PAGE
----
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Author (up) Fisher, J.O.; Birch, L.L. file  url
  Title Restricting access to foods and children's eating Type Journal Article
  Year 1999 Publication Appetite Abbreviated Journal Appetite  
  Volume 32 Issue 3 Pages 405-419  
  Keywords Child Behavior/*psychology; Child, Preschool; Feeding Behavior/*psychology; Female; Food Preferences; Humans; Male; *Mother-Child Relations; Nutritional Requirements; Obesity/psychology; Sex Factors  
  Abstract This study evaluated maternal restriction of children's access to snack foods as a predictor of children's intake of those foods when they were made freely available. In addition, child and parent eating-related “risk” factors were used to predict maternal reports of restricting access. Participants were 71, 3-to-5-year-old children (36 boys, 35 girls) and their parents. Children's snack food intake was measured immediately following a meal, in a setting offering free access to palatable snack foods. Child and maternal reports of restricting children's access to those snack foods were obtained. In addition, information on child and parent adiposity as well as parents' restrained and disinhibited eating was used to examine “risk” factors for restricting access. For girls only, child and maternal reports of restricting access predicted girls' snack food intake, with higher levels of restriction predicting higher levels of snack food intake. Maternal restriction, in turn, was predicted by children's adiposity. Additionally, parents' own restrained eating style predicted maternal restriction of girls' access to snack foods.  
  Call Number Serial 1690  
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Author (up) Fisher, M.C.; Henk, D.A.; Briggs, C.J.; Brownstein, J.S.; Madoff, L.C.; McCraw, S.L.; Gurr, S.J. file  url
  Title Emerging fungal threats to animal, plant and ecosystem health Type Journal Article
  Year 2012 Publication Nature Abbreviated Journal Nature  
  Volume 484 Issue 7393 Pages 186-194  
  Keywords Animals; Communicable Diseases, Emerging/epidemiology/*microbiology/veterinary; *Ecosystem; Extinction, Biological; Food Supply; Fungi/classification/genetics/isolation & purification/*pathogenicity; Humans; Mycoses/*epidemiology/microbiology/*veterinary; Plants/*microbiology; Virulence/genetics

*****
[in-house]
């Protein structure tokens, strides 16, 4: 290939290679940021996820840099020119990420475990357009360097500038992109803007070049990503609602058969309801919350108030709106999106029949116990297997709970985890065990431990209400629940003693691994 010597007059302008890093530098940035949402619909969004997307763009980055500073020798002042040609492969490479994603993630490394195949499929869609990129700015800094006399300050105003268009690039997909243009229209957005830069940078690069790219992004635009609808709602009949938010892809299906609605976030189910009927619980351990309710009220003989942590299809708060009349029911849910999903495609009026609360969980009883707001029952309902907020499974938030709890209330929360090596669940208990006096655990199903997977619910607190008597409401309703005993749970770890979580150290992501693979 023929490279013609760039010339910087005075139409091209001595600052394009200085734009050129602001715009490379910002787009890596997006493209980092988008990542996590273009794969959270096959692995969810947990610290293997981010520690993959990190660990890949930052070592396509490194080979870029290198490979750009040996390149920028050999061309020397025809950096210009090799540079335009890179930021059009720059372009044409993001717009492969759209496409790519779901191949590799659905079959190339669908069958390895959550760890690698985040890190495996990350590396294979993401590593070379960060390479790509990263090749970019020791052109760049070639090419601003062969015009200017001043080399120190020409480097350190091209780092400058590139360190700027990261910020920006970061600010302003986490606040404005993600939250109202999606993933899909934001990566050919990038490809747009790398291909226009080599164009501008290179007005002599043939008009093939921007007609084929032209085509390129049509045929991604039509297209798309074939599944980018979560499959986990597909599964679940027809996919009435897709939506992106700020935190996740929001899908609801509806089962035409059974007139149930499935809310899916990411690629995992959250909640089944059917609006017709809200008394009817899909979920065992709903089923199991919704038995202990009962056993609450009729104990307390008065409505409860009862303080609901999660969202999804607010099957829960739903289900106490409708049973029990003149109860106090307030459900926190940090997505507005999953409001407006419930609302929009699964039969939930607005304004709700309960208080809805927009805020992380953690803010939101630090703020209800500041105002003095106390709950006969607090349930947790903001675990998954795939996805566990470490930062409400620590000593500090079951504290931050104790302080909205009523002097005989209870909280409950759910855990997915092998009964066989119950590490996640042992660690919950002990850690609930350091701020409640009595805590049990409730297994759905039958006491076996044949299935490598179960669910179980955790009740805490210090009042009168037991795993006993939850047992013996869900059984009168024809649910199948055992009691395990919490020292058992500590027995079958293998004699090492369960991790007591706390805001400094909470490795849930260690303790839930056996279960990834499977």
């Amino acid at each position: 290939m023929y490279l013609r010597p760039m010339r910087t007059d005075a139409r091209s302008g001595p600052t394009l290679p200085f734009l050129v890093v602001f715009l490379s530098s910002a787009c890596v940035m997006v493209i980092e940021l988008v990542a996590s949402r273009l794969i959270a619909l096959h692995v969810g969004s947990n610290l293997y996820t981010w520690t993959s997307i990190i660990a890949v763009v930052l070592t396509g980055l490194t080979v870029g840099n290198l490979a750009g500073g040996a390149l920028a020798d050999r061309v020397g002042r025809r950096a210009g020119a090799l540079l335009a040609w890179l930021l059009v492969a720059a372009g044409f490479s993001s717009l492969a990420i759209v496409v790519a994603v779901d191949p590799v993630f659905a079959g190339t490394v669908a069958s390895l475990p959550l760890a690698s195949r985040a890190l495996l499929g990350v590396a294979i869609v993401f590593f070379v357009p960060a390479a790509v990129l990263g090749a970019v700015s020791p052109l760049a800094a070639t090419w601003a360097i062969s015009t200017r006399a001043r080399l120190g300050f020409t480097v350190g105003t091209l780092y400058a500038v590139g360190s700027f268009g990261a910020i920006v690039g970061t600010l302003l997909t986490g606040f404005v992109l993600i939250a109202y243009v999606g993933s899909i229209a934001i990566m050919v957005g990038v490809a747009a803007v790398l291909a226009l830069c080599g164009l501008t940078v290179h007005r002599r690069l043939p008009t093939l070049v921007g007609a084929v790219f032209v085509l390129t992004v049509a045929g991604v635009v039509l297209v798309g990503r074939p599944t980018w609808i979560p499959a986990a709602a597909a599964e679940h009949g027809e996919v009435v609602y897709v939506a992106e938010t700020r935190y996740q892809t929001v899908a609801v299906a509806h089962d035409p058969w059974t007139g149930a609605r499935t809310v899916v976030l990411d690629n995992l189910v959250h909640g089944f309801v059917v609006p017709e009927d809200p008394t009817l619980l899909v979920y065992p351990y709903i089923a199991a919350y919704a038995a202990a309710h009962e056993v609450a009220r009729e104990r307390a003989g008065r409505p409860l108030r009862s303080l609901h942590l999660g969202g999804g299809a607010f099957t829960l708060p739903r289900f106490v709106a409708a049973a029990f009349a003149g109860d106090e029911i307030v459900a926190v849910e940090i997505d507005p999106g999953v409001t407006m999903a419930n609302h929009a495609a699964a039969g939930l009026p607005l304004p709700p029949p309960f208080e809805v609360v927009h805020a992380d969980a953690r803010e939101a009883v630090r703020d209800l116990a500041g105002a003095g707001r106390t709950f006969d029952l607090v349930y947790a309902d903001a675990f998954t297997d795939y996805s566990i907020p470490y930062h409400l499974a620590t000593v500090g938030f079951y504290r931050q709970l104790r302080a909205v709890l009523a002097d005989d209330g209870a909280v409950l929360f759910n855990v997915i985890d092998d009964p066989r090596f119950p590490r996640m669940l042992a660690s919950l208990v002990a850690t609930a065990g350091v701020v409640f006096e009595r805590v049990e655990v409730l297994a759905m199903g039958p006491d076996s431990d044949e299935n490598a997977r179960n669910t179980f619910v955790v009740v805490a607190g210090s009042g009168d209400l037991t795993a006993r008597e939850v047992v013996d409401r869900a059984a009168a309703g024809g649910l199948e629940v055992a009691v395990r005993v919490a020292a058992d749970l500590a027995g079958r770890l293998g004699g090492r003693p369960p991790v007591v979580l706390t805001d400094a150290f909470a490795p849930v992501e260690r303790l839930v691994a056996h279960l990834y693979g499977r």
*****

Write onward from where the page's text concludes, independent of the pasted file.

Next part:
Abstract The past two decades have seen an increasing number of virulent infectious diseases in natural populations and managed landscapes. In both animals and plants, an unprecedented number of fungal and fungal-like diseases have recently caused some of the most severe die-offs and extinctions ever witnessed in wild species, and are jeopardizing food security. Human activity is intensifying fungal disease dispersal by modifying natural environments and thus creating new opportunities for evolution. We argue that nascent fungal infections will cause increasing attrition of biodiversity, with wider implications for human and ecosystem health, unless steps are taken to tighten biosecurity worldwide.  
  Call Number Serial 2168  
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Author (up) Fisone, G.; Borgkvist, A.; Usiello, A. file  url
doi  openurl
  Title Caffeine as a psychomotor stimulant: mechanism of action Type Journal Article
  Year 2004 Publication Cellular and Molecular Life Sciences : CMLS Abbreviated Journal Cell Mol Life Sci  
  Volume 61 Issue 7-8 Pages 857-872  
  Keywords *Adenosine A1 Receptor Antagonists; *Adenosine A2 Receptor Antagonists; Animals; Basal Ganglia/cytology/metabolism; Caffeine/*metabolism/*pharmacology; Central Nervous System Stimulants/*metabolism; Dopamine/metabolism; Dopamine and cAMP-Regulated Phosphoprotein 32; Enzyme Inhibitors/metabolism; Humans; Motor Activity/*drug effects; *Nerve Tissue Proteins; Neurons/metabolism; Neuroprotective Agents/metabolism; Parkinson Disease/metabolism; Phosphoproteins/metabolism; Receptor, Adenosine A1/metabolism; Receptor, Adenosine A2A/metabolism; Receptors, Dopamine D2/metabolism; Signal Transduction; Synaptic Transmission/physiology